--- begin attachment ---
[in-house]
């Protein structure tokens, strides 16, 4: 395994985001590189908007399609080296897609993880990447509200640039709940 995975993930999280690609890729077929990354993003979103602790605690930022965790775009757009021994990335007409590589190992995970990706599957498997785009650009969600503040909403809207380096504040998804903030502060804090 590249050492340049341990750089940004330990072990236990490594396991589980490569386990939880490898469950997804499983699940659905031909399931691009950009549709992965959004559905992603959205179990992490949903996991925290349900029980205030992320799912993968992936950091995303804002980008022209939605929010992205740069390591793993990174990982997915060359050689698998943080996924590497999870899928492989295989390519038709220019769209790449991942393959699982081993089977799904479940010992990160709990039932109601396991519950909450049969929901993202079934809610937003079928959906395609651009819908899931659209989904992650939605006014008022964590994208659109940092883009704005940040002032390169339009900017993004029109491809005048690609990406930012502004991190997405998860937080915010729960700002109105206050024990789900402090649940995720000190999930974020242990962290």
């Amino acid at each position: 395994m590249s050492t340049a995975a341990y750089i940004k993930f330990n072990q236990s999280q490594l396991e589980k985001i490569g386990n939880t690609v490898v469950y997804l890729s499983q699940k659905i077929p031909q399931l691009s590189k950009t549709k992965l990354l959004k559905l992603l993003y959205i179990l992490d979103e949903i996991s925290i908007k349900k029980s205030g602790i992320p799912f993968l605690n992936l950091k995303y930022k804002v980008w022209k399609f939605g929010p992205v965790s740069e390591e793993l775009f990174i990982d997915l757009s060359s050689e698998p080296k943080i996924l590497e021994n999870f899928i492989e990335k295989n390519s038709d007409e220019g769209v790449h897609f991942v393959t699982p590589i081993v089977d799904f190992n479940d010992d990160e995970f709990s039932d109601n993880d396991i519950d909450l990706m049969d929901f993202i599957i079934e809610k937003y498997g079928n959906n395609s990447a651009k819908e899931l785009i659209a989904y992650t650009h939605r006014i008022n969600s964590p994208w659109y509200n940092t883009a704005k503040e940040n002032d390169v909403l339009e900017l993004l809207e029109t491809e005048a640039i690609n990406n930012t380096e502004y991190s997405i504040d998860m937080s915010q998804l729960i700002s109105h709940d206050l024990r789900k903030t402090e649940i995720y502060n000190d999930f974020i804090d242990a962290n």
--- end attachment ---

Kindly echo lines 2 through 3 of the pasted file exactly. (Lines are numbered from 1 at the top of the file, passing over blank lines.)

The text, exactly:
């Protein structure tokens, strides 16, 4: 395994985001590189908007399609080296897609993880990447509200640039709940 995975993930999280690609890729077929990354993003979103602790605690930022965790775009757009021994990335007409590589190992995970990706599957498997785009650009969600503040909403809207380096504040998804903030502060804090 590249050492340049341990750089940004330990072990236990490594396991589980490569386990939880490898469950997804499983699940659905031909399931691009950009549709992965959004559905992603959205179990992490949903996991925290349900029980205030992320799912993968992936950091995303804002980008022209939605929010992205740069390591793993990174990982997915060359050689698998943080996924590497999870899928492989295989390519038709220019769209790449991942393959699982081993089977799904479940010992990160709990039932109601396991519950909450049969929901993202079934809610937003079928959906395609651009819908899931659209989904992650939605006014008022964590994208659109940092883009704005940040002032390169339009900017993004029109491809005048690609990406930012502004991190997405998860937080915010729960700002109105206050024990789900402090649940995720000190999930974020242990962290």
């Amino acid at each position: 395994m590249s050492t340049a995975a341990y750089i940004k993930f330990n072990q236990s999280q490594l396991e589980k985001i490569g386990n939880t690609v490898v469950y997804l890729s499983q699940k659905i077929p031909q399931l691009s590189k950009t549709k992965l990354l959004k559905l992603l993003y959205i179990l992490d979103e949903i996991s925290i908007k349900k029980s205030g602790i992320p799912f993968l605690n992936l950091k995303y930022k804002v980008w022209k399609f939605g929010p992205v965790s740069e390591e793993l775009f990174i990982d997915l757009s060359s050689e698998p080296k943080i996924l590497e021994n999870f899928i492989e990335k295989n390519s038709d007409e220019g769209v790449h897609f991942v393959t699982p590589i081993v089977d799904f190992n479940d010992d990160e995970f709990s039932d109601n993880d396991i519950d909450l990706m049969d929901f993202i599957i079934e809610k937003y498997g079928n959906n395609s990447a651009k819908e899931l785009i659209a989904y992650t650009h939605r006014i008022n969600s964590p994208w659109y509200n940092t883009a704005k503040e940040n002032d390169v909403l339009e900017l993004l809207e029109t491809e005048a640039i690609n990406n930012t380096e502004y991190s997405i504040d998860m937080s915010q998804l729960i700002s109105h709940d206050l024990r789900k903030t402090e649940i995720y502060n000190d999930f974020i804090d242990a962290n």